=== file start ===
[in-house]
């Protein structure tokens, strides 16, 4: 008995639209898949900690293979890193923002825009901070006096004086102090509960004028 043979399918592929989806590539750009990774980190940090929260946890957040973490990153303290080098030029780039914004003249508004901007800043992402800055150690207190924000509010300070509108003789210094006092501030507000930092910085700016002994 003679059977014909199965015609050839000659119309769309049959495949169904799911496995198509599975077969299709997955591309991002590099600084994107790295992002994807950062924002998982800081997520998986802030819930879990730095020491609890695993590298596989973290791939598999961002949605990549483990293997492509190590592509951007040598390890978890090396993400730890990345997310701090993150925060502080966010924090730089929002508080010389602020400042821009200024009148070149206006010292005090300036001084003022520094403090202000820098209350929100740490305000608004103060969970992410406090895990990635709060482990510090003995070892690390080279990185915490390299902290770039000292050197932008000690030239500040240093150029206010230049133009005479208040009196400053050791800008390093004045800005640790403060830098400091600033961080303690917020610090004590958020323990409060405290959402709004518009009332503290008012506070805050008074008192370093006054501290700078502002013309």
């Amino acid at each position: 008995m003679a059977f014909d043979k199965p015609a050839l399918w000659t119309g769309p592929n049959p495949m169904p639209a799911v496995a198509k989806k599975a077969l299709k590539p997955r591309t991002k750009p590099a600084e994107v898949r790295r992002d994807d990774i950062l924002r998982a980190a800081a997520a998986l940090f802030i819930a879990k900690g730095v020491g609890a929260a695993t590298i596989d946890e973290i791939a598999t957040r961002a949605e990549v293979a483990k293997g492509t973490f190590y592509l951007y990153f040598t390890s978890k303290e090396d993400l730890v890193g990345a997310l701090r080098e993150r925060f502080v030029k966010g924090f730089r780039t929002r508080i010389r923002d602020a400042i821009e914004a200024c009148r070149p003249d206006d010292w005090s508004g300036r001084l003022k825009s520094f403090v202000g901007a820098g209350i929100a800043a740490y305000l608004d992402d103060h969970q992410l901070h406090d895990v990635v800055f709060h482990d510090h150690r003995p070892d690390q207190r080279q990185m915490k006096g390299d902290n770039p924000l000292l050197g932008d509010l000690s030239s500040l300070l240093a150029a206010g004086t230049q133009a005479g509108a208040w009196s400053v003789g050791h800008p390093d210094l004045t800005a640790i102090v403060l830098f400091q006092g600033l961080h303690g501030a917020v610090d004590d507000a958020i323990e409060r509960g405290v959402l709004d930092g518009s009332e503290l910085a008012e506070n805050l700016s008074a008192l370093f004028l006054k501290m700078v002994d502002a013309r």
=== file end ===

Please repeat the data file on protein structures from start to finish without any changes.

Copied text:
[in-house]
């Protein structure tokens, strides 16, 4: 008995639209898949900690293979890193923002825009901070006096004086102090509960004028 043979399918592929989806590539750009990774980190940090929260946890957040973490990153303290080098030029780039914004003249508004901007800043992402800055150690207190924000509010300070509108003789210094006092501030507000930092910085700016002994 003679059977014909199965015609050839000659119309769309049959495949169904799911496995198509599975077969299709997955591309991002590099600084994107790295992002994807950062924002998982800081997520998986802030819930879990730095020491609890695993590298596989973290791939598999961002949605990549483990293997492509190590592509951007040598390890978890090396993400730890990345997310701090993150925060502080966010924090730089929002508080010389602020400042821009200024009148070149206006010292005090300036001084003022520094403090202000820098209350929100740490305000608004103060969970992410406090895990990635709060482990510090003995070892690390080279990185915490390299902290770039000292050197932008000690030239500040240093150029206010230049133009005479208040009196400053050791800008390093004045800005640790403060830098400091600033961080303690917020610090004590958020323990409060405290959402709004518009009332503290008012506070805050008074008192370093006054501290700078502002013309």
């Amino acid at each position: 008995m003679a059977f014909d043979k199965p015609a050839l399918w000659t119309g769309p592929n049959p495949m169904p639209a799911v496995a198509k989806k599975a077969l299709k590539p997955r591309t991002k750009p590099a600084e994107v898949r790295r992002d994807d990774i950062l924002r998982a980190a800081a997520a998986l940090f802030i819930a879990k900690g730095v020491g609890a929260a695993t590298i596989d946890e973290i791939a598999t957040r961002a949605e990549v293979a483990k293997g492509t973490f190590y592509l951007y990153f040598t390890s978890k303290e090396d993400l730890v890193g990345a997310l701090r080098e993150r925060f502080v030029k966010g924090f730089r780039t929002r508080i010389r923002d602020a400042i821009e914004a200024c009148r070149p003249d206006d010292w005090s508004g300036r001084l003022k825009s520094f403090v202000g901007a820098g209350i929100a800043a740490y305000l608004d992402d103060h969970q992410l901070h406090d895990v990635v800055f709060h482990d510090h150690r003995p070892d690390q207190r080279q990185m915490k006096g390299d902290n770039p924000l000292l050197g932008d509010l000690s030239s500040l300070l240093a150029a206010g004086t230049q133009a005479g509108a208040w009196s400053v003789g050791h800008p390093d210094l004045t800005a640790i102090v403060l830098f400091q006092g600033l961080h303690g501030a917020v610090d004590d507000a958020i323990e409060r509960g405290v959402l709004d930092g518009s009332e503290l910085a008012e506070n805050l700016s008074a008192l370093f004028l006054k501290m700078v002994d502002a013309r």